An excellent article. So much as been learned due to those in harm's way. I have enjoyed Storm Chasers and was saddened by the deaths. Well done Mr. Hargrove.
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For now, his tornado research would remain on the back burner. Samaras brought his 24-year-old son, Paul, a Star Wars geek who'd developed into a brilliant photographer and videographer. And he brought Young, his trusted chase partner. They crisscrossed the Corn Belt together, hunting lightning. If they chased twisters, it would be on their own time and on their own dime.
On May 19, Matt Grzych sat in gridlocked traffic in Moore, a suburb of Oklahoma City, during a stalled chase. A mile-wide EF-5 tornado tore through the middle of town and across Interstate 35, uprooting sturdy oaks and shearing houses from their foundations. The elementary school near him was razed, killing seven children. Grzych watched as those around him panicked. Trucks sped through the median, some in reverse, while insulation rained down from the sky. It was the first EF-5 he'd ever witnessed. He swore he'd never chase in the Oklahoma City metro area again.
Almost as soon as he'd posted about his experience on Facebook, he heard from an envious Young. "He called me up immediately, freaking out about how I got onto Moore," Grzych says. "His main thing was, 'What were you looking at in the forecast that brought you to Moore?' Carl was all about big tornadoes." Yet he'd never witnessed the strongest: For all their talent for finding tornadoes, neither Young nor Samaras had ever encountered an EF-5.
Eleven days later, violent supercell thunderstorms were forecast near Oklahoma City. Samaras, Paul, and Young met Cathy Finley and Bruce Lee in Guthrie, 30 miles away. They'd arrived in the Cobalt, with three turtle probes in the trunk, leaving the kahuna back in Kansas. Looking back, some of Samaras's colleagues were surprised by his decision to use the Cobalt to attempt to deploy a probe. The four-cylinder, two-wheel-drive sedan would have been weighed down with three grown men and three heavy probes. Tony Laubach, a TWISTEX team member who'd driven one, likened it to a pizza delivery car. "It did fine," he said. "I chased with it for many years. But it didn't handle some roads so good. It didn't handle high winds."
It was, however, economical, and TWISTEX operations were on a shoestring.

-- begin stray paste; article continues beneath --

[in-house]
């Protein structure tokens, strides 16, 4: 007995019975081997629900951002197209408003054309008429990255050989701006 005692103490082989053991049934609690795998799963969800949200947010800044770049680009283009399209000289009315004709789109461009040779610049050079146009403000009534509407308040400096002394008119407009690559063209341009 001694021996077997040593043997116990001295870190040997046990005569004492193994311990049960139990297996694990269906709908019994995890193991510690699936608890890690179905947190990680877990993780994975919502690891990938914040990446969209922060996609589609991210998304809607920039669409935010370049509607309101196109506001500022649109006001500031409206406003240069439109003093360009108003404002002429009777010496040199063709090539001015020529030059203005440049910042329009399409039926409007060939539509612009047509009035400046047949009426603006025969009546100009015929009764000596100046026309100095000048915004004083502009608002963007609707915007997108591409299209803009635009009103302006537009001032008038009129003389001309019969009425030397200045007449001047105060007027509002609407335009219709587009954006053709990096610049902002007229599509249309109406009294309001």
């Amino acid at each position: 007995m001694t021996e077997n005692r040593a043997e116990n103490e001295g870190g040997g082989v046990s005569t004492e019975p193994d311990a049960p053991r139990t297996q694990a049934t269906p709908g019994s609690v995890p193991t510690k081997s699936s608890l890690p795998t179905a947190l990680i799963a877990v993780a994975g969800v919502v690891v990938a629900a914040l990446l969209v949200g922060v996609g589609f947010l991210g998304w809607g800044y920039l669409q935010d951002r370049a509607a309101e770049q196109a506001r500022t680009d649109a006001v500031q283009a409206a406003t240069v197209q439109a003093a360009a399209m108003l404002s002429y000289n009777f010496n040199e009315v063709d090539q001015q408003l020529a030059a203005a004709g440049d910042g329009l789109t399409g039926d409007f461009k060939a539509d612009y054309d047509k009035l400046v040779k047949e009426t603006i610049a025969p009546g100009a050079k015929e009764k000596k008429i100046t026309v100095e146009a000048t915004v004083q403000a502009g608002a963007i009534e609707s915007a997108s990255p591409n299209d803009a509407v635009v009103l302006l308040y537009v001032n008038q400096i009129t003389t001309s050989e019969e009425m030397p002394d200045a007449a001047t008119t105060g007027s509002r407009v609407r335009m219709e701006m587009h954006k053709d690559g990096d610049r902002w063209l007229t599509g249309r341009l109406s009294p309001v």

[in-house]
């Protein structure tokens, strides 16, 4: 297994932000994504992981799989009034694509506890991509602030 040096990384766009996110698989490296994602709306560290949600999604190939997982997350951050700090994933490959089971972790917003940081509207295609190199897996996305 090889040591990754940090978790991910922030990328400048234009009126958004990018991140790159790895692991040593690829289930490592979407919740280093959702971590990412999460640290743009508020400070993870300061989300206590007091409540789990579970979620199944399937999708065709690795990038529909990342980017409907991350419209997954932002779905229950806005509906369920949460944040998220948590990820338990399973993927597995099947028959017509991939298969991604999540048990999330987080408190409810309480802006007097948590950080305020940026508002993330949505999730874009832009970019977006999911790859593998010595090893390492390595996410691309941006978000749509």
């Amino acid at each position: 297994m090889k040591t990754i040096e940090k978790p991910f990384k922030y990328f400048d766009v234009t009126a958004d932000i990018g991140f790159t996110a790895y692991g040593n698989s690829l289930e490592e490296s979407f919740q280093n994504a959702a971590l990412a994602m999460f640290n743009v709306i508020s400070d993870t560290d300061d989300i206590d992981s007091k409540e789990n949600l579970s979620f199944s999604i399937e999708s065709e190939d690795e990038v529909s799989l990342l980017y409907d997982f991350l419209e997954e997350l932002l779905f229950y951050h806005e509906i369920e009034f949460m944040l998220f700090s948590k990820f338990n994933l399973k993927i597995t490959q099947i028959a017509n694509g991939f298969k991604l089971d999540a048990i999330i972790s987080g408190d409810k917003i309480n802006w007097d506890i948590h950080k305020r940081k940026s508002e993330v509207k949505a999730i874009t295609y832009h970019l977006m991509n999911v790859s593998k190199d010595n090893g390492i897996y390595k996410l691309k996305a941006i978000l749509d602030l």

Young was a little frustrated, Finley recalls. They'd missed a strong tornado a few days before because of Samaras's research obligations. They weren't about to miss the setup forming over Oklahoma, predicted to explode the following day. But Finley and Lee told them they would not be joining them for this chase. They were wary of pursuing tornadoes into densely populated areas. As they'd seen in Moore, the roads tended to clot with panicked people and the growing ranks of amateur storm chasers.
Inside the nerve center at the National Weather Service Forecast Office in Norman, Oklahoma, 10 miles south of Moore, a team of meteorologists peered into monitors, their faces bathed in the primary colors of Doppler radar imaging. Along one wall, a battery of flatscreen televisions was tuned to the Weather Channel and local news. Despite the boiling in the atmosphere west of Oklahoma City, the room was quiet.
Meteorologist Jonathan Kurtz saw a complex system of storms merging, and he needed to know where they were headed. Warm, dry air was blowing out of the Rocky Mountains and rising in their lee, leaving a void of low pressure. Warm, moist air from the Gulf of Mexico rushed into the void along this imaginary boundary, known as the dryline, which was sitting right over Central Oklahoma. The Gulf air wanted to rise, but it was being blocked by a cap of dry desert air.
Atmospheric instability was building. Once it was warm enough near the surface, probably by late that afternoon, the Gulf air would punch through the cap. Soon, it would meet the cold, 85-mph jet stream from the north. At the same time, the vacuum created below would draw strong southerly winds. The differences in wind speed, elevation, and direction of these two currents, known as wind shear, were getting ready to set this unstable air mass spinning. That was the stuff of all supercell thunderstorms. What alarmed the forecasters was the off-the-charts strength of its ingredients. Kurtz knew something big was about to happen.
Samaras and Young lost sight of the tornado in the rain, but they would have known at least that it was a mile away. They were in position. They would have seen Dan Robinson driving ahead of them.
As Robinson paused at Highway 81, he would have seen them pull up right behind him, along with the gauzy curtain of the tornado's outer circulation. Because Young's camera was later found, we know a little about what transpired in that car until the final minute or two.
Samaras took a call from a reporter as Young steered along the dusty back roads. Young seemed annoyed: Samaras was supposed to be the navigator, and Young needed to know what the roads ahead looked like; they had a habit of dead-ending unexpectedly. Samaras rushed the reporter off the phone, and they began discussing their next move.
Again and again, Samaras told Young to slow down and let the tornado get ahead of them, worried it might cut them off. But Young wanted to get farther east, to deploy a probe ahead of it. Samaras, who always made the final call in deployment situations, didn't override him.